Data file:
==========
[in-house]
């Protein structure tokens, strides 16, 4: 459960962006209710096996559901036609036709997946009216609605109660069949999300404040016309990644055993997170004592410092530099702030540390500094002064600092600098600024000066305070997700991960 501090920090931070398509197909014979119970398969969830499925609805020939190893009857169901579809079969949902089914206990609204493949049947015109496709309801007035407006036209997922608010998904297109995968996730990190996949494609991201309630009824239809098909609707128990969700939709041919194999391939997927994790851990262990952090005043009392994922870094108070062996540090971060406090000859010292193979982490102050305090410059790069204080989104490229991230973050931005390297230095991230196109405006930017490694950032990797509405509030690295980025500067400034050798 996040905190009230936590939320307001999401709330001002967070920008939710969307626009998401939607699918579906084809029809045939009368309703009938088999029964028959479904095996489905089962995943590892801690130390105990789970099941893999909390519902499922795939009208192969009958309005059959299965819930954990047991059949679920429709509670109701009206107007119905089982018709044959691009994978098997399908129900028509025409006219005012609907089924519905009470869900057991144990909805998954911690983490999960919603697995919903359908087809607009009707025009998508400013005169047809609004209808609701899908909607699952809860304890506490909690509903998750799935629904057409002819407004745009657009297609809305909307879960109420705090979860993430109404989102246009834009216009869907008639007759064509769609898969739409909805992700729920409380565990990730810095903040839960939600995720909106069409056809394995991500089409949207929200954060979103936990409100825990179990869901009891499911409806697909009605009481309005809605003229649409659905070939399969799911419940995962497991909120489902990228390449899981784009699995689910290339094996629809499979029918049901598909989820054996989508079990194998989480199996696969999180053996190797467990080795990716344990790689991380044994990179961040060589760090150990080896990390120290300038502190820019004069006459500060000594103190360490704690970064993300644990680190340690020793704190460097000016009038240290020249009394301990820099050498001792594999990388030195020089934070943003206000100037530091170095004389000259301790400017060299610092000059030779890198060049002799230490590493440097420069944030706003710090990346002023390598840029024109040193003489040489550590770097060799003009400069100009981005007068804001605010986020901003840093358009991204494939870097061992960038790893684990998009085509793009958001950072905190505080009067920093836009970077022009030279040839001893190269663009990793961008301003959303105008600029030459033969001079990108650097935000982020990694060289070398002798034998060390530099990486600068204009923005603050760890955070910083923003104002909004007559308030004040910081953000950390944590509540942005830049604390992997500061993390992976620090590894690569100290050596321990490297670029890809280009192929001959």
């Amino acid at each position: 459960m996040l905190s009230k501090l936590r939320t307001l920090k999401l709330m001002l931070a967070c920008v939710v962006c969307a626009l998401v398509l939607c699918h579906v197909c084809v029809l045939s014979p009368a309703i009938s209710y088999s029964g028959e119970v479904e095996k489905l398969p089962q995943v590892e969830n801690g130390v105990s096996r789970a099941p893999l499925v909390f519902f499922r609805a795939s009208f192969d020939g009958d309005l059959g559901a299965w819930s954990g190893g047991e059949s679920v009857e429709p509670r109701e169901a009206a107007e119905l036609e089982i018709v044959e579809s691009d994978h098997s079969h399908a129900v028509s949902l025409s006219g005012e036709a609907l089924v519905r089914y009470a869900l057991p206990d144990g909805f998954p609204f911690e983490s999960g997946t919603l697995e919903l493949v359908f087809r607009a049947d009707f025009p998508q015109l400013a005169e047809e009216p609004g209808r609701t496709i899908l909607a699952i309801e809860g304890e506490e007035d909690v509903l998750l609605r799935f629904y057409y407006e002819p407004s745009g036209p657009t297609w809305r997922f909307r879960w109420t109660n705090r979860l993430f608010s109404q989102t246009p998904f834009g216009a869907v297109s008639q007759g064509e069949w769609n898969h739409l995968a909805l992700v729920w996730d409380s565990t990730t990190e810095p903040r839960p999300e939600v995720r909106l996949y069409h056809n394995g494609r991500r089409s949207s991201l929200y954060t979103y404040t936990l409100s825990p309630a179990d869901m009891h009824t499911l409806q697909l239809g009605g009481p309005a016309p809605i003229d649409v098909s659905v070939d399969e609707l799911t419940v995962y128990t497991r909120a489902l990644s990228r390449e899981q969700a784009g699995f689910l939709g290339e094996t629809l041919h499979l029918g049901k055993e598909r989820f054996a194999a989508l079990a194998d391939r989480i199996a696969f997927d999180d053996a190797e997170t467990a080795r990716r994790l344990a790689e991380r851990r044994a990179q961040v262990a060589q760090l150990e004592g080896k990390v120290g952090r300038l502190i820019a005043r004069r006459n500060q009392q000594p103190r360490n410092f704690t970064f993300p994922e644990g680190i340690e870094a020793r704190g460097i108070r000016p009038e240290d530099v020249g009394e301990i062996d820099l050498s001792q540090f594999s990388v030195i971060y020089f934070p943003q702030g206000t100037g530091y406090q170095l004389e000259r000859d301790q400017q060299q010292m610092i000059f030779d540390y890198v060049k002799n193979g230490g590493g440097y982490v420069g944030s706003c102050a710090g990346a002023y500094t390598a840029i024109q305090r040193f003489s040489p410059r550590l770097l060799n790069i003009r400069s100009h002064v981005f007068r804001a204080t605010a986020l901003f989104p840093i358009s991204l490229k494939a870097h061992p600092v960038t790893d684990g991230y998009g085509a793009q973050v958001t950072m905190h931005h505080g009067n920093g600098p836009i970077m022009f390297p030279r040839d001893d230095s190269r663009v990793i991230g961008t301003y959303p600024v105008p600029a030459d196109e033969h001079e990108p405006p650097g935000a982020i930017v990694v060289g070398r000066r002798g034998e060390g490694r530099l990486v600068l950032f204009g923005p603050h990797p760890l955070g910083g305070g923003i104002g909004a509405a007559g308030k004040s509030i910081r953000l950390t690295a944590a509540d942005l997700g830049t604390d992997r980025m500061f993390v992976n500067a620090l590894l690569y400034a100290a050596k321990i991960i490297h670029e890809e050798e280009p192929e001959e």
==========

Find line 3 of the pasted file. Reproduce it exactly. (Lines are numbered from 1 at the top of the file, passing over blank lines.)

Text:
């Amino acid at each position: 459960m996040l905190s009230k501090l936590r939320t307001l920090k999401l709330m001002l931070a967070c920008v939710v962006c969307a626009l998401v398509l939607c699918h579906v197909c084809v029809l045939s014979p009368a309703i009938s209710y088999s029964g028959e119970v479904e095996k489905l398969p089962q995943v590892e969830n801690g130390v105990s096996r789970a099941p893999l499925v909390f519902f499922r609805a795939s009208f192969d020939g009958d309005l059959g559901a299965w819930s954990g190893g047991e059949s679920v009857e429709p509670r109701e169901a009206a107007e119905l036609e089982i018709v044959e579809s691009d994978h098997s079969h399908a129900v028509s949902l025409s006219g005012e036709a609907l089924v519905r089914y009470a869900l057991p206990d144990g909805f998954p609204f911690e983490s999960g997946t919603l697995e919903l493949v359908f087809r607009a049947d009707f025009p998508q015109l400013a005169e047809e009216p609004g209808r609701t496709i899908l909607a699952i309801e809860g304890e506490e007035d909690v509903l998750l609605r799935f629904y057409y407006e002819p407004s745009g036209p657009t297609w809305r997922f909307r879960w109420t109660n705090r979860l993430f608010s109404q989102t246009p998904f834009g216009a869907v297109s008639q007759g064509e069949w769609n898969h739409l995968a909805l992700v729920w996730d409380s565990t990730t990190e810095p903040r839960p999300e939600v995720r909106l996949y069409h056809n394995g494609r991500r089409s949207s991201l929200y954060t979103y404040t936990l409100s825990p309630a179990d869901m009891h009824t499911l409806q697909l239809g009605g009481p309005a016309p809605i003229d649409v098909s659905v070939d399969e609707l799911t419940v995962y128990t497991r909120a489902l990644s990228r390449e899981q969700a784009g699995f689910l939709g290339e094996t629809l041919h499979l029918g049901k055993e598909r989820f054996a194999a989508l079990a194998d391939r989480i199996a696969f997927d999180d053996a190797e997170t467990a080795r990716r994790l344990a790689e991380r851990r044994a990179q961040v262990a060589q760090l150990e004592g080896k990390v120290g952090r300038l502190i820019a005043r004069r006459n500060q009392q000594p103190r360490n410092f704690t970064f993300p994922e644990g680190i340690e870094a020793r704190g460097i108070r000016p009038e240290d530099v020249g009394e301990i062996d820099l050498s001792q540090f594999s990388v030195i971060y020089f934070p943003q702030g206000t100037g530091y406090q170095l004389e000259r000859d301790q400017q060299q010292m610092i000059f030779d540390y890198v060049k002799n193979g230490g590493g440097y982490v420069g944030s706003c102050a710090g990346a002023y500094t390598a840029i024109q305090r040193f003489s040489p410059r550590l770097l060799n790069i003009r400069s100009h002064v981005f007068r804001a204080t605010a986020l901003f989104p840093i358009s991204l490229k494939a870097h061992p600092v960038t790893d684990g991230y998009g085509a793009q973050v958001t950072m905190h931005h505080g009067n920093g600098p836009i970077m022009f390297p030279r040839d001893d230095s190269r663009v990793i991230g961008t301003y959303p600024v105008p600029a030459d196109e033969h001079e990108p405006p650097g935000a982020i930017v990694v060289g070398r000066r002798g034998e060390g490694r530099l990486v600068l950032f204009g923005p603050h990797p760890l955070g910083g305070g923003i104002g909004a509405a007559g308030k004040s509030i910081r953000l950390t690295a944590a509540d942005l997700g830049t604390d992997r980025m500061f993390v992976n500067a620090l590894l690569y400034a100290a050596k321990i991960i490297h670029e890809e050798e280009p192929e001959e």